There has been significant national and local focus on rights of persons accused of crimes, recently, especially in the subject area of Plea Bargains, which are negotiated settlements between prosecutors and defendants/attorneys with the approval of the courtroom judge. Today’s emphasis will be about strategic advantages of plea bargains in certain cases, focusing on Los Angeles Courts. Importantly, any plea agreement in a criminal case should be carefully reviewed by an experienced Los Angeles Plea Bargain Attorney, and should never be undertaken without representation in court.
Why do Los Angeles criminal cases usually resolve with plea bargains?
There are thousands of cases heard in Los Angeles Criminal Courts each day. There are a limited amount of courtrooms, judges, and financial resources available to the system, because of extensive budgetary cuts during the past two years. Only a small number of criminal cases currently go to trial; and because of the stakes in criminal cases, those accused of criminal charges are entitled to a jury.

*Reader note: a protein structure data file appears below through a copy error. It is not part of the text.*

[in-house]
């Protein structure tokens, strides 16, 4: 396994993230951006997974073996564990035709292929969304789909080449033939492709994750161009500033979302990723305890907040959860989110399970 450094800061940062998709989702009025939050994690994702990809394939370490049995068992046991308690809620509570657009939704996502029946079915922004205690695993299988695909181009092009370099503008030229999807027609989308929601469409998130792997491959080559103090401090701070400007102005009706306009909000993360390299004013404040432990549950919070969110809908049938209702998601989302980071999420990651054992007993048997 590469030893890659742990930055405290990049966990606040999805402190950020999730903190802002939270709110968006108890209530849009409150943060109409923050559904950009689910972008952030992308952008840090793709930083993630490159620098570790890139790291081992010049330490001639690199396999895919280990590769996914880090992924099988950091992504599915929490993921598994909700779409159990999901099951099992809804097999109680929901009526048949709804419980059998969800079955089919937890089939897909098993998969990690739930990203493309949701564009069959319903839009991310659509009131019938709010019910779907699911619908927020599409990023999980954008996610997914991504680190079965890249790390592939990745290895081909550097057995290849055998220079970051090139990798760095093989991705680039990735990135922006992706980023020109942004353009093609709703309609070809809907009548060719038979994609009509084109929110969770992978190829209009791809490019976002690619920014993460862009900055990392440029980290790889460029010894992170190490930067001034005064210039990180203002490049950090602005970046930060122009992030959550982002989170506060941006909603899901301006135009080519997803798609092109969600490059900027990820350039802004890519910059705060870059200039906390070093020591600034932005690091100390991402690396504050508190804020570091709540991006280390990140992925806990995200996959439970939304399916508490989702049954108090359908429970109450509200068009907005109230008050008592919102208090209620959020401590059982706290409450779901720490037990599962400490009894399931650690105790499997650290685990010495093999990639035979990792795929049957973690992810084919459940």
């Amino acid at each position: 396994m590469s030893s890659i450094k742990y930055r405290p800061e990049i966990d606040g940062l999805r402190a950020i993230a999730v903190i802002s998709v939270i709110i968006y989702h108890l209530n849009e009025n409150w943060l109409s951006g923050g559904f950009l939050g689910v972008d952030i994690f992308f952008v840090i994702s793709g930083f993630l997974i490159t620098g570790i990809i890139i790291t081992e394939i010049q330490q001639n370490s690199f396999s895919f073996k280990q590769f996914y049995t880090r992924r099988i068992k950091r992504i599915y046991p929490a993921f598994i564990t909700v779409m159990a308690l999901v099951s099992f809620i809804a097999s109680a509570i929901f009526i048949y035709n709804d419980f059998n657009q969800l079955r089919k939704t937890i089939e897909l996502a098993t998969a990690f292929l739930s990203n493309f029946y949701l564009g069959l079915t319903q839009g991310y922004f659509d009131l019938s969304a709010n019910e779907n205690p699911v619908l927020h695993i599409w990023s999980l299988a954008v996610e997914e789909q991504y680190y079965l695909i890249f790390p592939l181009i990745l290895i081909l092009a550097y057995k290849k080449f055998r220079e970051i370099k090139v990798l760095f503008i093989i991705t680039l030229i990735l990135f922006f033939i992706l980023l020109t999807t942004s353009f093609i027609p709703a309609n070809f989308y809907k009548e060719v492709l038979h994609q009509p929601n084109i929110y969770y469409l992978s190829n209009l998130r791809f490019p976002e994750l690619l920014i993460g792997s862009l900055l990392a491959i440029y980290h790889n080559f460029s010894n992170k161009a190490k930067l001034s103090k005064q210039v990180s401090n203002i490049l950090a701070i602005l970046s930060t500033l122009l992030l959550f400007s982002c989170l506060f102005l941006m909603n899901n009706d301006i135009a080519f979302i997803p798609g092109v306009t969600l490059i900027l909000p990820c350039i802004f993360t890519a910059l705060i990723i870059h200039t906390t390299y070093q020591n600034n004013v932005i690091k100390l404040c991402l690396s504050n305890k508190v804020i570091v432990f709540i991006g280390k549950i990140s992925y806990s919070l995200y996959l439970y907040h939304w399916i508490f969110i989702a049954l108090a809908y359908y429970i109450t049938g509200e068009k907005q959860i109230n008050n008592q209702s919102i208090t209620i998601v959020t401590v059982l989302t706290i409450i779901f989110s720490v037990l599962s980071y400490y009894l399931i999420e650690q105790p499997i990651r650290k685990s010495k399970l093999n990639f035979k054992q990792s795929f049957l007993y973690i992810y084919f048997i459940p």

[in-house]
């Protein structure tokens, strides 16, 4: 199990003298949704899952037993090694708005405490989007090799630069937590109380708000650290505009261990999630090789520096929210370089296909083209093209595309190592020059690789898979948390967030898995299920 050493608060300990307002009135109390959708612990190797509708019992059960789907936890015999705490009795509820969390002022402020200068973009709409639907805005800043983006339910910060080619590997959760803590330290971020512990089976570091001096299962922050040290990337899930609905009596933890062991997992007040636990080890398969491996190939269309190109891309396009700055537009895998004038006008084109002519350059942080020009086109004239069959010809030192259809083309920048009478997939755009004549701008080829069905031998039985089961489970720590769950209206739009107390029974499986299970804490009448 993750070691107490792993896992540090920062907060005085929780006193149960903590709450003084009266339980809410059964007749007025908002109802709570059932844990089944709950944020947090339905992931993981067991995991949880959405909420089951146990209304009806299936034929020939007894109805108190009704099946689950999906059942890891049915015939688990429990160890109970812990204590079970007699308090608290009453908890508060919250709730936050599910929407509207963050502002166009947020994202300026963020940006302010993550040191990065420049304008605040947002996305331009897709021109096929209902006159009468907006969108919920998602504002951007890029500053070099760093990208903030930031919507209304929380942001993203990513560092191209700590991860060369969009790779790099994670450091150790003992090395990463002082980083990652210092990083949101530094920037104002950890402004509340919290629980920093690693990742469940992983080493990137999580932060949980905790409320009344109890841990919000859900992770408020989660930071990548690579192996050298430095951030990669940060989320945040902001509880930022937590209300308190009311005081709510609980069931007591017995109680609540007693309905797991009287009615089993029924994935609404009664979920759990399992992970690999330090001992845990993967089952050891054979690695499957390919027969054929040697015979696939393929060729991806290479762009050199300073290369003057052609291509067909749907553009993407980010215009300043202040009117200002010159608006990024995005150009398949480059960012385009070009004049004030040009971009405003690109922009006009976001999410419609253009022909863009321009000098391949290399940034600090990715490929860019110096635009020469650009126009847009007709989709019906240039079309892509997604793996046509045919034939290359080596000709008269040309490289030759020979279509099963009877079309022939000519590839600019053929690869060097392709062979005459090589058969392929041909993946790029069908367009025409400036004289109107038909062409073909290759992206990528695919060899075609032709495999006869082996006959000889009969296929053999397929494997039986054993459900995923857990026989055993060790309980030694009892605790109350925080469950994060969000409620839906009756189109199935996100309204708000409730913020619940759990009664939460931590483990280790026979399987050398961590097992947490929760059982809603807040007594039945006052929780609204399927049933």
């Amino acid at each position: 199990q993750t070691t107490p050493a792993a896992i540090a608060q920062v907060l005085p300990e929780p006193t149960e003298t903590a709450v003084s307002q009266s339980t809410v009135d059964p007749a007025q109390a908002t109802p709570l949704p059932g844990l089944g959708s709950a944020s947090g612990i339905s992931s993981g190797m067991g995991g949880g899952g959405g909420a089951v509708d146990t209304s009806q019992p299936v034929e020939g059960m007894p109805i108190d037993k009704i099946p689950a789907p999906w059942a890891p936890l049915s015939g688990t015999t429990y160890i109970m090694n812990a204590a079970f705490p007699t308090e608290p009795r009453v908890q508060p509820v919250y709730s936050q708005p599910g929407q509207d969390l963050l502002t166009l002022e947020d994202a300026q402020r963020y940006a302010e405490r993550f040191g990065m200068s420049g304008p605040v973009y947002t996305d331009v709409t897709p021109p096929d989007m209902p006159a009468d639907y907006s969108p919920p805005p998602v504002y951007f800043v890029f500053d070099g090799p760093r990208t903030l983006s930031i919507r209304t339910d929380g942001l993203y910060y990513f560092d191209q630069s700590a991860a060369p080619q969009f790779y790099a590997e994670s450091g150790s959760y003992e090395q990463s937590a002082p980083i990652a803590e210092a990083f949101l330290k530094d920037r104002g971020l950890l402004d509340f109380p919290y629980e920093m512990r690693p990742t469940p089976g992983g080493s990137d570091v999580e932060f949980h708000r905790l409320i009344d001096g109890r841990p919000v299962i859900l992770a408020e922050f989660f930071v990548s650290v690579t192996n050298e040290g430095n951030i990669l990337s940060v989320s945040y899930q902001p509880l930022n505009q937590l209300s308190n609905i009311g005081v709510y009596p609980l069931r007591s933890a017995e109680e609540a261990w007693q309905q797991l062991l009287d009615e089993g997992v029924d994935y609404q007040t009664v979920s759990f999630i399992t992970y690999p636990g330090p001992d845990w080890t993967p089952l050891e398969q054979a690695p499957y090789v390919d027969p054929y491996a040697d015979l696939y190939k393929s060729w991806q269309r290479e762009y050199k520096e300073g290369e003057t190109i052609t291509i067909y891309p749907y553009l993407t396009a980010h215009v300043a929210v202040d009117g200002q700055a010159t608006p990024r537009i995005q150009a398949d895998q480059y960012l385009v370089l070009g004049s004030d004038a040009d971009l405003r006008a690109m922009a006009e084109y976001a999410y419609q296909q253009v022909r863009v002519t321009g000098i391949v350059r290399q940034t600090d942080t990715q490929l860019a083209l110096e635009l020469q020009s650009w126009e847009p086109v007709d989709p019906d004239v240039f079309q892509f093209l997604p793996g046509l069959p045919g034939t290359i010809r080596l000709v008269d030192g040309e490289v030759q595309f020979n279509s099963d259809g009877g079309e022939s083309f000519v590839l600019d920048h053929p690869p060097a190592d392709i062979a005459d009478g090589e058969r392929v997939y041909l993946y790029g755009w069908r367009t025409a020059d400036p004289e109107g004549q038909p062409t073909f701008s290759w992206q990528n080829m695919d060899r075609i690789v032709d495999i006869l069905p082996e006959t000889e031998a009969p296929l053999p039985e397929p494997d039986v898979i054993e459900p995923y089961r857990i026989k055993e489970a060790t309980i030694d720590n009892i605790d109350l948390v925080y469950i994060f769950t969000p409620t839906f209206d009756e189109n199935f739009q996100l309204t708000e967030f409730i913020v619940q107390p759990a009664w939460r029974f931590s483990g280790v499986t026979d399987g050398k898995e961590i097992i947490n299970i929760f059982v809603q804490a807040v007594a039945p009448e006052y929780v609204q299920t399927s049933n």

A jury trial effectively “ties up” a court room, and generally requires reassignment of its cases to other court rooms, creating somewhat of a gridlock in the justice system. Therefore, prosecutors generally prioritize cases which have strong, admissible evidence, as well as serious violations. In extremely serious cases, the prosecutor may not offer any plea bargain, i.e. certain homicide or assault cases.
However, the vast majority of cases are resolved by plea bargains. These are generally carried out as agreed-upon sentences between the parties, with the concurrence of the judge. In some cases, the prosecutor will agree to a specific minimum sentence, while in other cases the prosecutor may agree to dismiss more serious charges if the accused person pleads to a less-serious charge. While the judge does not usually have the right to offer different charges without the concurrence of the prosecutor, a judge may undercut the prosecutor’s offer, i.e. reduction of wobbler charges (felony to misdemeanor level), suspended fines, jail, or eliminating the requirement of probation. However, most judges & prosecutors work in relative harmony, which discourages deviations from standard sentences.